Biological systematics offers a simple illustration of the fundamental problem for humanity

The fundamental problem for (the talking) humanity is the question whether kinds are real or our invention, that is, if we can find out whether an elk is an elk or not. This problem has given rise to a split in biological systematics between those that think kinds are real, called “cladists”, and those that don’t, the rest of the biological systematicians.

These two groups do thus not only take the opposite stand points, but moreover do not understand each other at all, since they do not even share the basic assumption, ie, whether kinds are real or our invention. Instead, an assumption for one of them is a deduction for the other and vice versa. If a systematician says that an animal is an elk (ie, defines it as an elk), cladists wonder how he knows that it is an elk.

These two groups have set up two (orthogonally opposite) systems of classifications, one that assumes that kinds aren’t real, ie, Linnean systematics, and one that assumes kinds are real, ie, the PhyloCode. So, which of these shall we choose? Well, both have their pros and cons. A pro for Linnean systematics is that there are many possible consistent classifications, whereas there for the PhyloCode isn’t any possible consistent classification. Choosing the Linnean classification thus means that we will never agree about any single of the consistent classifications, whereas choosing the PhyloCode means that we will never agree because there isn’t any consistent solution.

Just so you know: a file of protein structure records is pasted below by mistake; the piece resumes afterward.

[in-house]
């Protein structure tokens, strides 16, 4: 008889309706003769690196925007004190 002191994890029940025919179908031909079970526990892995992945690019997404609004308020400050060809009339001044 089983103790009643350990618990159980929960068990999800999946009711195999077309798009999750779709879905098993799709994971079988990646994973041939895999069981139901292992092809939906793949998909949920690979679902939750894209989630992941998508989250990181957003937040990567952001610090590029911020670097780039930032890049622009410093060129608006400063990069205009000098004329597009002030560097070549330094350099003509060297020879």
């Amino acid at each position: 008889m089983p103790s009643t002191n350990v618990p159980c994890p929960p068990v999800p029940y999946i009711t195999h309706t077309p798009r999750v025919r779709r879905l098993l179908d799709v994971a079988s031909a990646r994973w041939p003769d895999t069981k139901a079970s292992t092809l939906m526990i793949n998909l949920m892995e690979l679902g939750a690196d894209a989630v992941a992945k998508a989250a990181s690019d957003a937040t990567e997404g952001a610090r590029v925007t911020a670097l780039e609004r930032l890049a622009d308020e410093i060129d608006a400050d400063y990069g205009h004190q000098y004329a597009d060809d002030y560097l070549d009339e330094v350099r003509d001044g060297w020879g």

The common  outcome of the two (orthogonally opposite) aspects is thus that they will never agree, neither between the aspects and nor within them. This fundamental problem does thus mean that there is no way to agreement for something, but just to agreement against something. Speech thus sets the stage for an eternal fight between opinions.


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